Until recently, breast cancer had been dealt with as one disease, but a new study of 2,000 women suggests that it should be thought of as ten different strains.
New categories may improve treatment and survival rates, as drugs will be far easier to tailor to every individual patient’s needs.
The study in medical journal Nature has compared breast cancer to a map of the world, saying that the research now means they are able to make out and differentiate between different “countries” (or strains) of the disease.
While this is being hailed as a “key moment”, it will take at least three years for changes to be noticed in hospital.
Lead researcher Prof Carlos Caldas said of the findings, "Our results will pave the way for doctors in the future to diagnose the type of breast cancer a woman has, the types of drugs that will work and those that won't, in a much more precise way than is currently possible."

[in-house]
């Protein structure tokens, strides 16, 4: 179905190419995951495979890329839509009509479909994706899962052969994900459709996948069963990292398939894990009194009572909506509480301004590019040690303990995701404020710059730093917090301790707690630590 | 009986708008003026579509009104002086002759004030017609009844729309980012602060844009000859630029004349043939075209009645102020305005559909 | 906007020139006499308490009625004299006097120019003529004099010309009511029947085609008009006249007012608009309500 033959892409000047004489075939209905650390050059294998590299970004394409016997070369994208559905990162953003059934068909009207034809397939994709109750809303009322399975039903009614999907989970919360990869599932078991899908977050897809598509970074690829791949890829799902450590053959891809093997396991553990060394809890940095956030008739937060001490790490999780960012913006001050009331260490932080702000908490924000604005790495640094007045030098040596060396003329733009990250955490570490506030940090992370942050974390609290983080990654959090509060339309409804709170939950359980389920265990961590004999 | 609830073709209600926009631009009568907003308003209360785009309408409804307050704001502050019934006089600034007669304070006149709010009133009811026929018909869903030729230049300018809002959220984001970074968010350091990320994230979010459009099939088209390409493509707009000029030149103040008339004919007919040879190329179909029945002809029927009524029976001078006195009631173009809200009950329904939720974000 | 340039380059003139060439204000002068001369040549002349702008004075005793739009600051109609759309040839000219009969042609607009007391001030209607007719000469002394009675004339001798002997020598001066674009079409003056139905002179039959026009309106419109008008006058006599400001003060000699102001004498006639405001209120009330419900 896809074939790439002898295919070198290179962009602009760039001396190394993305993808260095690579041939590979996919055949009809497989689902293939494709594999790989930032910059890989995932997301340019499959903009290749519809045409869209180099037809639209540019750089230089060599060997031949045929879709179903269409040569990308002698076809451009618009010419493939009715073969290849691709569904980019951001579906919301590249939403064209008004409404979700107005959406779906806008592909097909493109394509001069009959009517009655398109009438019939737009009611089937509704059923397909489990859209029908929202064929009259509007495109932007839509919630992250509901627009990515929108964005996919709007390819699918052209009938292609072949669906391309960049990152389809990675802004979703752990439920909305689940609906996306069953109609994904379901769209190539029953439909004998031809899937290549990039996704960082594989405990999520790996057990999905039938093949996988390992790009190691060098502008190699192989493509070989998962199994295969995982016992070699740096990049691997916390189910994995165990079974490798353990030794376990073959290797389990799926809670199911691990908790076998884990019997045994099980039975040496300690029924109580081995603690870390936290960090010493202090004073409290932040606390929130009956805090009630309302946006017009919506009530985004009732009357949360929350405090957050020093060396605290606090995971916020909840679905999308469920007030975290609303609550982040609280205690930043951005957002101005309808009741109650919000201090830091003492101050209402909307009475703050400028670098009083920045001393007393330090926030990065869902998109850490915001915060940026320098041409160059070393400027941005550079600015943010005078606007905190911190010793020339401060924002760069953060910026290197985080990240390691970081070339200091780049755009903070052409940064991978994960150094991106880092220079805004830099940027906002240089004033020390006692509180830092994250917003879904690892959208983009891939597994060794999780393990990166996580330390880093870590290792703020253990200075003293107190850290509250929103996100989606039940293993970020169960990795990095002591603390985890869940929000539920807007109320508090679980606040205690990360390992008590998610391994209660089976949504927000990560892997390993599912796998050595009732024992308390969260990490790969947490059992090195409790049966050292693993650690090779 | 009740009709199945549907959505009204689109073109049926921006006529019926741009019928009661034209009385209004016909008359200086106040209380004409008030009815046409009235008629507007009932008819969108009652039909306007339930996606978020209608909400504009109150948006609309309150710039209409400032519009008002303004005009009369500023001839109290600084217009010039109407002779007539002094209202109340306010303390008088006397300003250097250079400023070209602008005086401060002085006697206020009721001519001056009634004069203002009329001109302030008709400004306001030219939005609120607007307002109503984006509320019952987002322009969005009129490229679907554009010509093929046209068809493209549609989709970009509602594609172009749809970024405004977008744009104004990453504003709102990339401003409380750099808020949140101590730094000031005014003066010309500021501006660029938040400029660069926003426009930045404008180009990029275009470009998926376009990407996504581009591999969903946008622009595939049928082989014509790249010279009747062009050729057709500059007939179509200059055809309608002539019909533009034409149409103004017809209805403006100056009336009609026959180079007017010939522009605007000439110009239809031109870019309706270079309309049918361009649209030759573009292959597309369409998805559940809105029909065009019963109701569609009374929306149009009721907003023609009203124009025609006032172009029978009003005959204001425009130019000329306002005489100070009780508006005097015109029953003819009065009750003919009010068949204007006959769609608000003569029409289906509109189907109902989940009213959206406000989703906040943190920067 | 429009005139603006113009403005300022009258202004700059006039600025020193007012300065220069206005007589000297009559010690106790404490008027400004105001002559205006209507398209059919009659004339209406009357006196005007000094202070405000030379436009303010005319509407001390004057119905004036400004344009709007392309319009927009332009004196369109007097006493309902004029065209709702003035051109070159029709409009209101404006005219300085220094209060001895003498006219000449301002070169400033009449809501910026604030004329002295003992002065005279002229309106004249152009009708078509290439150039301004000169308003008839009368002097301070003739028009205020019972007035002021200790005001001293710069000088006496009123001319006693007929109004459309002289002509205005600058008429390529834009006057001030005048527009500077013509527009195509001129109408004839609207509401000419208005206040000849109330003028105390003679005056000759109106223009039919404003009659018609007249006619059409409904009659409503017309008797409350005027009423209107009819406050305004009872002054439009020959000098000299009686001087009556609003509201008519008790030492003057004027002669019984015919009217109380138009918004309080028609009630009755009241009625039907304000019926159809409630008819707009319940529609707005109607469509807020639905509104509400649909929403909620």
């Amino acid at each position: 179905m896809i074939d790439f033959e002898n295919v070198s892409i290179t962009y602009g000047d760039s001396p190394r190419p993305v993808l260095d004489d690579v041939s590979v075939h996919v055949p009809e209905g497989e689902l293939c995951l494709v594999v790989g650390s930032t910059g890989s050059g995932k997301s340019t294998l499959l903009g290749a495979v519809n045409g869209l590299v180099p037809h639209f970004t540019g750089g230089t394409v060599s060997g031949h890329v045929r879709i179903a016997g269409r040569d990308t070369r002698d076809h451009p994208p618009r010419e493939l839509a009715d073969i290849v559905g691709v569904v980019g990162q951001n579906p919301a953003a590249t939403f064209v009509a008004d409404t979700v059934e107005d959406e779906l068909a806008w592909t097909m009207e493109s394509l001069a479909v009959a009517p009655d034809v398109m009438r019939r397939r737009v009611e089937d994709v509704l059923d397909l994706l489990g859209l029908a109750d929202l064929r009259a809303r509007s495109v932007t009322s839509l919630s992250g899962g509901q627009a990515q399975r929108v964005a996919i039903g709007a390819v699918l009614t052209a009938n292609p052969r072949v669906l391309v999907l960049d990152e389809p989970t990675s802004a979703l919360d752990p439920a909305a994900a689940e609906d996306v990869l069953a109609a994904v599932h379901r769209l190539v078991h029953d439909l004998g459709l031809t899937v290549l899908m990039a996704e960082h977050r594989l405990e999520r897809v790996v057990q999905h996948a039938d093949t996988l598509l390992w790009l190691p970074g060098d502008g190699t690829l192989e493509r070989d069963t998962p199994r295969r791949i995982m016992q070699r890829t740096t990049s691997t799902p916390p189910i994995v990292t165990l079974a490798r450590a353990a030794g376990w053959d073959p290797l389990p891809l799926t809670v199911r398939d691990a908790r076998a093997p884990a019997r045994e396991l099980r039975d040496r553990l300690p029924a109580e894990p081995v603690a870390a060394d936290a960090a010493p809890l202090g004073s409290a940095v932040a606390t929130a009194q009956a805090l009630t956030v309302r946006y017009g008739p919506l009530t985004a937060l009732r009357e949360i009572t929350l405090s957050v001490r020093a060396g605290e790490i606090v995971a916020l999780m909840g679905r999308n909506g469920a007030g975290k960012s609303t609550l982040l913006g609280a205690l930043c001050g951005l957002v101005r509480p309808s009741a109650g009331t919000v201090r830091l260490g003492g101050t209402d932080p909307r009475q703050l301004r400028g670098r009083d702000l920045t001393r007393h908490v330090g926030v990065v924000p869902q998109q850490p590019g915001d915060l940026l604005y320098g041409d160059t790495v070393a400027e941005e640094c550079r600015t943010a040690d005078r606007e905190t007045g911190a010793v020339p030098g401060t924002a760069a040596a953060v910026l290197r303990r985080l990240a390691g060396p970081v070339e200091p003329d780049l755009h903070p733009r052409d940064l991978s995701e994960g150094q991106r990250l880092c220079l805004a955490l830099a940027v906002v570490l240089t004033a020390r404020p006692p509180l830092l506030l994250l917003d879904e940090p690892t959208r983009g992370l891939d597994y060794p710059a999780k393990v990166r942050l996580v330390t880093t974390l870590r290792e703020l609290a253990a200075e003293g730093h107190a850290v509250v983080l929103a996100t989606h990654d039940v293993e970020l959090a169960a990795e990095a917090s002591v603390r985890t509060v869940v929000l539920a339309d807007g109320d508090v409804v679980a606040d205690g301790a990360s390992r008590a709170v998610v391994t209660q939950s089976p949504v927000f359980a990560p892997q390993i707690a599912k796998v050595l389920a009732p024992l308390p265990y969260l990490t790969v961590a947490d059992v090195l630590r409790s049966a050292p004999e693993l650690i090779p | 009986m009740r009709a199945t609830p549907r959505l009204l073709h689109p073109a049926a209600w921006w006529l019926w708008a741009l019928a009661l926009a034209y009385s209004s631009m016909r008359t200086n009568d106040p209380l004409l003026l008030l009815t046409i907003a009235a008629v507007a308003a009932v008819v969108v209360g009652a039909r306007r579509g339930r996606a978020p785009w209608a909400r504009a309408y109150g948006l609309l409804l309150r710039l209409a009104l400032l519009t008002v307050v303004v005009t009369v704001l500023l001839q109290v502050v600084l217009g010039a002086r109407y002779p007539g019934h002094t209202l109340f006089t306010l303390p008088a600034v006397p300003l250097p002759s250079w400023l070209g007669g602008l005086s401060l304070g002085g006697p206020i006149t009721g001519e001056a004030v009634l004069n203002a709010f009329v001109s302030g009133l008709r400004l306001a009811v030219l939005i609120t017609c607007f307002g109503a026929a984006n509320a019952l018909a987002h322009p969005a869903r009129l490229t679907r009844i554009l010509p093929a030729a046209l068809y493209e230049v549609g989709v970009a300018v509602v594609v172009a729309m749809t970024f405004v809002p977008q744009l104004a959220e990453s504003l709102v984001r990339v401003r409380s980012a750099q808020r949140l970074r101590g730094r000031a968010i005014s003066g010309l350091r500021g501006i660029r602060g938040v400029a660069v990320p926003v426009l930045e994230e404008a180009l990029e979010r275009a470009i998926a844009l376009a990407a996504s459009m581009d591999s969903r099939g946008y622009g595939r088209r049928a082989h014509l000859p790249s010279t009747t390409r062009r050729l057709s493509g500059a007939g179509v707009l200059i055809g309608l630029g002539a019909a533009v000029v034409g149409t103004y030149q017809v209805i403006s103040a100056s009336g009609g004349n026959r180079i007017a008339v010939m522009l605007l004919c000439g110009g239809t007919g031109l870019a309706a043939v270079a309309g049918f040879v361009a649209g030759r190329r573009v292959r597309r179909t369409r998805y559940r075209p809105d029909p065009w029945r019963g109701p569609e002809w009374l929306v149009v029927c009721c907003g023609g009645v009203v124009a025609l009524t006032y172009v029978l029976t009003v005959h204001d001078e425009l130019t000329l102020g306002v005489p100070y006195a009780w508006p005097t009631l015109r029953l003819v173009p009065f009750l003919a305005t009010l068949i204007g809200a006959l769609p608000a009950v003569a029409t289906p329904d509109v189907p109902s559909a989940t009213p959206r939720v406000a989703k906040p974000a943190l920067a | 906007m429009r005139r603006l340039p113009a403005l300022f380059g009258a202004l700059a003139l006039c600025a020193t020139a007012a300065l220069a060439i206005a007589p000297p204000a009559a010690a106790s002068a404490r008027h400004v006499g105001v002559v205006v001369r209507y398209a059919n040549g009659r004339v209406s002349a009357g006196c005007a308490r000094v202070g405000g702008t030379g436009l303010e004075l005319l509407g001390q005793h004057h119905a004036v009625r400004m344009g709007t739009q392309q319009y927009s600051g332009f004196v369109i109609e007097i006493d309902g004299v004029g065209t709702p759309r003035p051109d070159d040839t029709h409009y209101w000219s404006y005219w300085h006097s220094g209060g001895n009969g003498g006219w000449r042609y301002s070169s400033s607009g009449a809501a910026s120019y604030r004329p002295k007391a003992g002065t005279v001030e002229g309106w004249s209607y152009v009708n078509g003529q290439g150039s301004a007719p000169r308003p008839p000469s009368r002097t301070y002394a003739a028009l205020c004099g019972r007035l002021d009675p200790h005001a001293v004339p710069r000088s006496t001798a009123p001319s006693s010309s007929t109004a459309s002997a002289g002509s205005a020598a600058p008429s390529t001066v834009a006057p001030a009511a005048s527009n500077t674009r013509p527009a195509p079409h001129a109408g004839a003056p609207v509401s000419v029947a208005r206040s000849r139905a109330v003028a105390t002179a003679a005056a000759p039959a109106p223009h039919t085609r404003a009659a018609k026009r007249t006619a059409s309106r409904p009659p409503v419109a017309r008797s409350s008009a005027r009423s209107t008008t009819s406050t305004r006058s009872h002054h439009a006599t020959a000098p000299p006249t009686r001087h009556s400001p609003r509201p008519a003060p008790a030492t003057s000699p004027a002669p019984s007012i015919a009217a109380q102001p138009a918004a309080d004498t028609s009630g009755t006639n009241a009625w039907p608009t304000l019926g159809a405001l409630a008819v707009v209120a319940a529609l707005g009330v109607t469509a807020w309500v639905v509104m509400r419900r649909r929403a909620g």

Cancer Research UK funded the research, and Dr Harpal Kumar from the charity added, "This is the largest ever study looking in detail at the genetics of breast tumours.
"This will change the way we look at breast cancer, it will have an enormous impact in the years to come in diagnosing and treating breast cancer. We think this is a landmark study."